Interview Of The Week

Interview Of The Week: Aharon Aharon

Aharon Aharon is the CEO of the Israel Innovation Authority, an independent public entity that focuses on the Israeli innovation ecosystem. (It was previously called the Chief Scientist’s Office. The name was changed in 2016.) Prior to his role at the Authority, Aharon served as the VP of Hardware Technologies and General Manager of Apple Israel. His previous roles were Co-founder, CEO, and chairman of Camero, a startup developing through-the-wall micro-power radars ; active Chairman of the Board at Discretix, a startup providing solutions for data security ; CEO of Seabridge, a wholly owned subsidiary of Siemens and COO of Zoran. Prior to that, he held a number of senior management positions at the IBM Research Division. Aharon holds a B.Sc and M.Sc in Computer Engineering and Electrical Engineering from the Technion — Israel Institute of Technology, where he lectured for more than 15 years. He recently spoke to The Innovator about what corporates and governments can learn from Israel’s approach to innovation.

Q: Israel is already known for its vibrant tech ecosystem. Why does it need an Innovation Authority?

AA: Our charter is to invest in innovation and to create inclusive sustainable economical growth. We are connected to the Ministry of Economy but we are an independent entity and we are not government employees. The Authority works like a company. It has its own charter and board of directors which includes five people from the government and three people from the public sector. The chairman of the board is the government’s chief scientist. He reports directly to the Minister of Economy. The government can advise us about policies but can’t tell us what to do. It is our job to figure out how to keep the ecosystem vibrant and working, how to get more economical value from the current ecosystem. Our competition is global so we have to look at all the ways that can keep us out front. Do we have enough engineers? What can we learn from market failures? Where is private funding not doing the work? We also look at diversity. 77% of the tech sector is based in Tel Aviv and 67% of the people in high tech in Israel are male, Jewish, non-Orthodox and under 45 years old. We want the tech sector to include all geographies and demographics including the Arab community, the Orthodox and women. We are also making it easier for people from abroad to work in tech in Israel. Anybody recruited to work in the high-tech can come to Israel for five years and their spouse can work in any job. The processing time is one week.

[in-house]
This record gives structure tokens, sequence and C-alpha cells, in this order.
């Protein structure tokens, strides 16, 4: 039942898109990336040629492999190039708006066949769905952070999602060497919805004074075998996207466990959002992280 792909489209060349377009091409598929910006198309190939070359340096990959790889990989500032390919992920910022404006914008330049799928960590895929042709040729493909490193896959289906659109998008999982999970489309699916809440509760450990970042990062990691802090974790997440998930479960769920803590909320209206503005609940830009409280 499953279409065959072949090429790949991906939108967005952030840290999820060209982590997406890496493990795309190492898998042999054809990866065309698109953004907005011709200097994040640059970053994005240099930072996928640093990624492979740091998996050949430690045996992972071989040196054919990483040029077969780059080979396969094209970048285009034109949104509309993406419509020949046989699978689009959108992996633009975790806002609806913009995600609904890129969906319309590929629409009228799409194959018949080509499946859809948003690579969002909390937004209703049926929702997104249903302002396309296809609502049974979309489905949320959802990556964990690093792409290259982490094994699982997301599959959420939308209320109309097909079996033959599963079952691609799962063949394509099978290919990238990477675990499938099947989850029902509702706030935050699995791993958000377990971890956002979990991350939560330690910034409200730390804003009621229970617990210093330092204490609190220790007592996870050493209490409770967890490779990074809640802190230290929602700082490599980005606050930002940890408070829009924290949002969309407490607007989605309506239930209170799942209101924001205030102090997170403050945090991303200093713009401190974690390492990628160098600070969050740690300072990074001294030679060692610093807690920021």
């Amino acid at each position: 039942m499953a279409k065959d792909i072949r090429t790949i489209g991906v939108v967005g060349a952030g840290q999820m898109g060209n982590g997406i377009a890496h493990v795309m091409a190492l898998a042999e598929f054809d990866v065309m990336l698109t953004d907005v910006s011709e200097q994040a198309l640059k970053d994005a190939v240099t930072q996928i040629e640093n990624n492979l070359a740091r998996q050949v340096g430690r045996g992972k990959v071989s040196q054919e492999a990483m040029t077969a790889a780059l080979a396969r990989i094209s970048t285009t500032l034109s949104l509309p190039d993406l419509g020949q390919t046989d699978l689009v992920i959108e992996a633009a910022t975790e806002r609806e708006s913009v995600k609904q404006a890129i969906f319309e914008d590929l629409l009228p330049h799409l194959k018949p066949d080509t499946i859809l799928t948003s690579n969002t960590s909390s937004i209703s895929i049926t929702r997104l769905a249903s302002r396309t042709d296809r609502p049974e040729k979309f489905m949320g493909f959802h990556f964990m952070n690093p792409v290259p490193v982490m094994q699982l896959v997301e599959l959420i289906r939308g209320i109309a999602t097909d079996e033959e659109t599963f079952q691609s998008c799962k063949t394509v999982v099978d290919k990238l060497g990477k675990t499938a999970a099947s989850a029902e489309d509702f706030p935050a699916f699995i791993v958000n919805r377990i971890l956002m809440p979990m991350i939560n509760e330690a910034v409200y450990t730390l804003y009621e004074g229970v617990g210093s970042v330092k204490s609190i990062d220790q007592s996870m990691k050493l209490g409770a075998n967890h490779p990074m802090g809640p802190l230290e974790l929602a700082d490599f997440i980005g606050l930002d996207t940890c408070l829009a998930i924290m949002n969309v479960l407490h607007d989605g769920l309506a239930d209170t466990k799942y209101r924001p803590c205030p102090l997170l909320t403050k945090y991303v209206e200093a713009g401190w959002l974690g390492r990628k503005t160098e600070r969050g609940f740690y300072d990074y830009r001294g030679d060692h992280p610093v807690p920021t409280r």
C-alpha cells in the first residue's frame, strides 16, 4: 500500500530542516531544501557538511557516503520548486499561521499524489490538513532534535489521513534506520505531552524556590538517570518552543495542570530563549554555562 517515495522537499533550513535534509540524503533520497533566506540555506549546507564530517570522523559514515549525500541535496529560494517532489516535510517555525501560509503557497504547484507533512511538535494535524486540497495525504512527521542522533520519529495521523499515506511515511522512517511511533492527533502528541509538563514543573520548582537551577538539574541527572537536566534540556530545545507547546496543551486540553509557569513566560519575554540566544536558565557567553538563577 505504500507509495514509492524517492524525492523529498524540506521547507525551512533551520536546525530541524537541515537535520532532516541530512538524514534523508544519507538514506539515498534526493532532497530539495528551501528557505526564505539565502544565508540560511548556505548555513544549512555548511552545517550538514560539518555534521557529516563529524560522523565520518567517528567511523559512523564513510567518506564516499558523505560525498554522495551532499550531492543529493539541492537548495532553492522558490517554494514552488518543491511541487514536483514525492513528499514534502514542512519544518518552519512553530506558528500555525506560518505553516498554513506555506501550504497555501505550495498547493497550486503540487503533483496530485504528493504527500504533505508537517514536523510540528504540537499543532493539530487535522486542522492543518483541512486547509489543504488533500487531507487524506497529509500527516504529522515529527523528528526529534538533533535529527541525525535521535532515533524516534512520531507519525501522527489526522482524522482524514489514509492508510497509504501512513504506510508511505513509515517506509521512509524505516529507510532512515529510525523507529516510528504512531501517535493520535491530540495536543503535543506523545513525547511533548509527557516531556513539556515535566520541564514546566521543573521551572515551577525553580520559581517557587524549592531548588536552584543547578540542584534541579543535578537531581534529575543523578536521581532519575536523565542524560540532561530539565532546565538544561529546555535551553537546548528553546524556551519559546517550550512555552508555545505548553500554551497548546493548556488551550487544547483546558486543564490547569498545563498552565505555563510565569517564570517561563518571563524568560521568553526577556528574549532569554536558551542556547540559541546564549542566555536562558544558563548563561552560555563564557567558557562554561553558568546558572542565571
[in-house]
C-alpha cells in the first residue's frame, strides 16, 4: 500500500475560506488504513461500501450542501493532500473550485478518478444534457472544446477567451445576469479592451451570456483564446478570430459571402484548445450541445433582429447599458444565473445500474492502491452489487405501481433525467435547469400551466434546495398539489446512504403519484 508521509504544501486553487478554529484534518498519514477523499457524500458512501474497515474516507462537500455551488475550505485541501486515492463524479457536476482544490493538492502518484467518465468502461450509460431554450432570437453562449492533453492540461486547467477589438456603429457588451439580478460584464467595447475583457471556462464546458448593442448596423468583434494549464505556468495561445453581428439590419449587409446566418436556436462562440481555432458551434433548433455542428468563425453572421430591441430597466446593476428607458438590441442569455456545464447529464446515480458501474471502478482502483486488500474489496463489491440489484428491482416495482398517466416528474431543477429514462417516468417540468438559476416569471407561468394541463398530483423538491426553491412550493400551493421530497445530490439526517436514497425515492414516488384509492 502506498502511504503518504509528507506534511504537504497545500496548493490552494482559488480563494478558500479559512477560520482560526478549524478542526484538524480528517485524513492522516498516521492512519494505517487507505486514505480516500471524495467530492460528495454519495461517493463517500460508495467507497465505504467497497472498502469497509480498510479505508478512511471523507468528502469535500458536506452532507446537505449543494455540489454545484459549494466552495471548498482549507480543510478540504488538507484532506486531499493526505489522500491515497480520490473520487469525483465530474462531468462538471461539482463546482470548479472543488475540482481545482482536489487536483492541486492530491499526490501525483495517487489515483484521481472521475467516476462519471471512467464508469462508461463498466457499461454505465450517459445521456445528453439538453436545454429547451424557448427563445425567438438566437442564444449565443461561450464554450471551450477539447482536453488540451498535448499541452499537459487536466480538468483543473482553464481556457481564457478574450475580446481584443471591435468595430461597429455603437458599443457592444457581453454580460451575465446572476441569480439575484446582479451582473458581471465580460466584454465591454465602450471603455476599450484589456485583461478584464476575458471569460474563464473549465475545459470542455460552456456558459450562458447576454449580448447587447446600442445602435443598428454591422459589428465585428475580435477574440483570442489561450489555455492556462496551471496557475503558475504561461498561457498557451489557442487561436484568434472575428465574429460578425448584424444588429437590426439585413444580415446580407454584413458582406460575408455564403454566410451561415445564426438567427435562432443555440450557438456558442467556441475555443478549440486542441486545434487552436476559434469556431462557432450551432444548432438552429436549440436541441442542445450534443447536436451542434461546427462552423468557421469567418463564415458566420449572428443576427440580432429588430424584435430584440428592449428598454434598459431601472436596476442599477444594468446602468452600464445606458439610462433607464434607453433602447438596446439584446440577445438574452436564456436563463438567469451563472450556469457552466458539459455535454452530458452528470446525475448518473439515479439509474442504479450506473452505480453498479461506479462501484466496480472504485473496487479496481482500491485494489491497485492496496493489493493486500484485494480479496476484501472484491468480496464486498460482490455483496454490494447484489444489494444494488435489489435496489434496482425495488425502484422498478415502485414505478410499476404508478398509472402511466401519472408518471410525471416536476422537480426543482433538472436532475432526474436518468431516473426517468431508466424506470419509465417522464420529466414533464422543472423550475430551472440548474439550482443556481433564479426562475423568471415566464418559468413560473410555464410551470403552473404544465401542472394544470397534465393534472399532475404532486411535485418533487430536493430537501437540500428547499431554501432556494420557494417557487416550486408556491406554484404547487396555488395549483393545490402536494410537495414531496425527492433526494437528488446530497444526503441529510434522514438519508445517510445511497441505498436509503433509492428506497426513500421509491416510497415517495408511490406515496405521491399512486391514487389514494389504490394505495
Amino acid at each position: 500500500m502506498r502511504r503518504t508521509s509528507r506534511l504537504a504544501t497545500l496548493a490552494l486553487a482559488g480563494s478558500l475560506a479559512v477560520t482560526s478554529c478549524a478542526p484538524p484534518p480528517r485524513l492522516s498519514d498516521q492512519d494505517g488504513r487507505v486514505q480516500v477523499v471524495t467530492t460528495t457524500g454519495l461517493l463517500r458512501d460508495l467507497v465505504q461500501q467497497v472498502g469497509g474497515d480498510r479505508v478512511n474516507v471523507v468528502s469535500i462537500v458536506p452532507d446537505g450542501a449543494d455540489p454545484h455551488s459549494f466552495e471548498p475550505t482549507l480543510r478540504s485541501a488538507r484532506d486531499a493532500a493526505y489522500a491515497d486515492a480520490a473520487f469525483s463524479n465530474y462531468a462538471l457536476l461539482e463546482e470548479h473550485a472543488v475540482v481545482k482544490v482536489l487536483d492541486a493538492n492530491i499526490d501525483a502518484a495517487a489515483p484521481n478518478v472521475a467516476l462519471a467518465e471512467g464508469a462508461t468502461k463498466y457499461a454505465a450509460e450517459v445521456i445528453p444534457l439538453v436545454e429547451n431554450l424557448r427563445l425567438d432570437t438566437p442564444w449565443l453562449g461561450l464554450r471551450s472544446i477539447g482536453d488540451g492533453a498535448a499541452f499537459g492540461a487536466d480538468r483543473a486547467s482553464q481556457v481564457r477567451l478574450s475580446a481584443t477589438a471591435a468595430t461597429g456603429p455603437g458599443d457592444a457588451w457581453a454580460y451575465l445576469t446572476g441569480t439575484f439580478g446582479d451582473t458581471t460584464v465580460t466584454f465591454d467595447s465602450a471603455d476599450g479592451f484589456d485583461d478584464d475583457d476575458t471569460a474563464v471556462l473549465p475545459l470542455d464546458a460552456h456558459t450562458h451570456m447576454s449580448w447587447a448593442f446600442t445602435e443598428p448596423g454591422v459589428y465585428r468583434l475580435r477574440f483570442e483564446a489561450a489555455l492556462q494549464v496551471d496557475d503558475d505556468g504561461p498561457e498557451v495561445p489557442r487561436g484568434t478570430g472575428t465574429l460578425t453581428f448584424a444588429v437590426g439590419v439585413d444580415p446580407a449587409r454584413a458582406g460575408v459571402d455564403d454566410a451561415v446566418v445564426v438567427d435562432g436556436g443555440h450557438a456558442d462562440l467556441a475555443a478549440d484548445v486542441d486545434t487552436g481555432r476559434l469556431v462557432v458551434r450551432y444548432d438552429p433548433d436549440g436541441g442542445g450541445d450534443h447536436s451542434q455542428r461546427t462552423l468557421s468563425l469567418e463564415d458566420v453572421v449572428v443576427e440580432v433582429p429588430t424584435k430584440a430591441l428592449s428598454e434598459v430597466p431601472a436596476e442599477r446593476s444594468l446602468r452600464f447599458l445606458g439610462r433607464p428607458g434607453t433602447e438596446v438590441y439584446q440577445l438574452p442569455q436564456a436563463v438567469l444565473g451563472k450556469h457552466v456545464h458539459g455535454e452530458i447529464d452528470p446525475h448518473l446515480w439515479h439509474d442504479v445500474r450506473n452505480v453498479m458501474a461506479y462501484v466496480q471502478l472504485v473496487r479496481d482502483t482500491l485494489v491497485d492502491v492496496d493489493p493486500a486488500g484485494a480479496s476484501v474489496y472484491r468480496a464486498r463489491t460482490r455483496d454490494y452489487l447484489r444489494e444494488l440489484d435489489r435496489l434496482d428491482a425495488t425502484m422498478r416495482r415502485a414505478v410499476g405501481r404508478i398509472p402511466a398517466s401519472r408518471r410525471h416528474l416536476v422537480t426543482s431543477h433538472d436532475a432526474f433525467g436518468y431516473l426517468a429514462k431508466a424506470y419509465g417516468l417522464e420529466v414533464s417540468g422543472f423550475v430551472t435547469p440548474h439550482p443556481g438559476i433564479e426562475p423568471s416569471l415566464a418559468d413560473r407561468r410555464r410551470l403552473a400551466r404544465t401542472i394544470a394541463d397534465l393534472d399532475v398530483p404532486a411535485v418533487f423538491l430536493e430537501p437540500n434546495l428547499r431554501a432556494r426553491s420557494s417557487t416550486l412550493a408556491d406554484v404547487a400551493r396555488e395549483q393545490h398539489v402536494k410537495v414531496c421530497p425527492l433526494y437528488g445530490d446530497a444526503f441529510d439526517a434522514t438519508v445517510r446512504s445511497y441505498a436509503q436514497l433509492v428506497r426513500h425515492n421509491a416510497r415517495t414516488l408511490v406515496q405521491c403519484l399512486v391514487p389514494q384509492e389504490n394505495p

Q: How would you like the sector to evolve in the next ten years?

A: Today there are about 270,000 in high tech. I’d like to see that number rise to 500,000.

Q: Why has Israel been so successful in tech?

AA: It is a question of a very high number of people who are multidisciplinary and a very strong sense of entrepreneurship and curiosity. That is what makes us different.

Q: What can corporates and other governments learn from Israel’s approach?

AA: You have to figure out how to address what will be disruptive ten years down the road and invest appropriately otherwise you will find yourselves in catch-up mode. Look at the number of AI companies: there are about 1400 AI companies in the U.S., 860 in China and 850 in Israel. This is because we started to invest in AI seven, eight years ago. Today when startups come for funding we don’t want to hear “we have an AI solution”. We assume most do.

About the author

Jennifer L. Schenker

Jennifer L. Schenker, an award-winning journalist, has been covering the global tech industry from Europe since 1985, working full-time, at various points in her career for the Wall Street Journal Europe, Time Magazine, International Herald Tribune, Red Herring and BusinessWeek. She is currently the editor-in-chief of The Innovator, an English-language global publication about the digital transformation of business. Jennifer was voted one of the 50 most inspiring women in technology in Europe in 2015 and 2016 and was named by Forbes Magazine in 2018 as one of the 30 women leaders disrupting tech in France. She has been a World Economic Forum Tech Pioneers judge for 20 years. She lives in Paris and has dual U.S. and French citizenship.